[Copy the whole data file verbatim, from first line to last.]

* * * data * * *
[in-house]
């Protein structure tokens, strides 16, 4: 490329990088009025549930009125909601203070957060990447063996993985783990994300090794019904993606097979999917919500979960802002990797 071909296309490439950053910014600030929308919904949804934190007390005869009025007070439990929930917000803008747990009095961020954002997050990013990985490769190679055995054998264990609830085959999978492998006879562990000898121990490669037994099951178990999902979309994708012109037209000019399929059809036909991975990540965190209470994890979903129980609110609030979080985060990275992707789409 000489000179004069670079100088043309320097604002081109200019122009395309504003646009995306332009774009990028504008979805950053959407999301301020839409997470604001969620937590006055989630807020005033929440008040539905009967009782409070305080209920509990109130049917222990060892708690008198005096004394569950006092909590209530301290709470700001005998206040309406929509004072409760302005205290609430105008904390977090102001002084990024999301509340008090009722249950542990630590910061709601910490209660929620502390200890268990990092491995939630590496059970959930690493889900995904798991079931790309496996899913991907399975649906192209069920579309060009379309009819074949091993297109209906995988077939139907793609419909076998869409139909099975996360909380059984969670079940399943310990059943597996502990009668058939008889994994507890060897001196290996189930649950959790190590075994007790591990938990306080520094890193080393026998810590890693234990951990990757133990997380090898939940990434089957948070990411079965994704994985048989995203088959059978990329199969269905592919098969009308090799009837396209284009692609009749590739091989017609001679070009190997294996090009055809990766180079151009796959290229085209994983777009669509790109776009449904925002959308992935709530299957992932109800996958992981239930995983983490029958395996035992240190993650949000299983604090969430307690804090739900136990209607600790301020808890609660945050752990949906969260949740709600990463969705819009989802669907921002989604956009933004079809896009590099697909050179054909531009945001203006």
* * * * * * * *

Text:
[in-house]
């Protein structure tokens, strides 16, 4: 490329990088009025549930009125909601203070957060990447063996993985783990994300090794019904993606097979999917919500979960802002990797 071909296309490439950053910014600030929308919904949804934190007390005869009025007070439990929930917000803008747990009095961020954002997050990013990985490769190679055995054998264990609830085959999978492998006879562990000898121990490669037994099951178990999902979309994708012109037209000019399929059809036909991975990540965190209470994890979903129980609110609030979080985060990275992707789409 000489000179004069670079100088043309320097604002081109200019122009395309504003646009995306332009774009990028504008979805950053959407999301301020839409997470604001969620937590006055989630807020005033929440008040539905009967009782409070305080209920509990109130049917222990060892708690008198005096004394569950006092909590209530301290709470700001005998206040309406929509004072409760302005205290609430105008904390977090102001002084990024999301509340008090009722249950542990630590910061709601910490209660929620502390200890268990990092491995939630590496059970959930690493889900995904798991079931790309496996899913991907399975649906192209069920579309060009379309009819074949091993297109209906995988077939139907793609419909076998869409139909099975996360909380059984969670079940399943310990059943597996502990009668058939008889994994507890060897001196290996189930649950959790190590075994007790591990938990306080520094890193080393026998810590890693234990951990990757133990997380090898939940990434089957948070990411079965994704994985048989995203088959059978990329199969269905592919098969009308090799009837396209284009692609009749590739091989017609001679070009190997294996090009055809990766180079151009796959290229085209994983777009669509790109776009449904925002959308992935709530299957992932109800996958992981239930995983983490029958395996035992240190993650949000299983604090969430307690804090739900136990209607600790301020808890609660945050752990949906969260949740709600990463969705819009989802669907921002989604956009933004079809896009590099697909050179054909531009945001203006």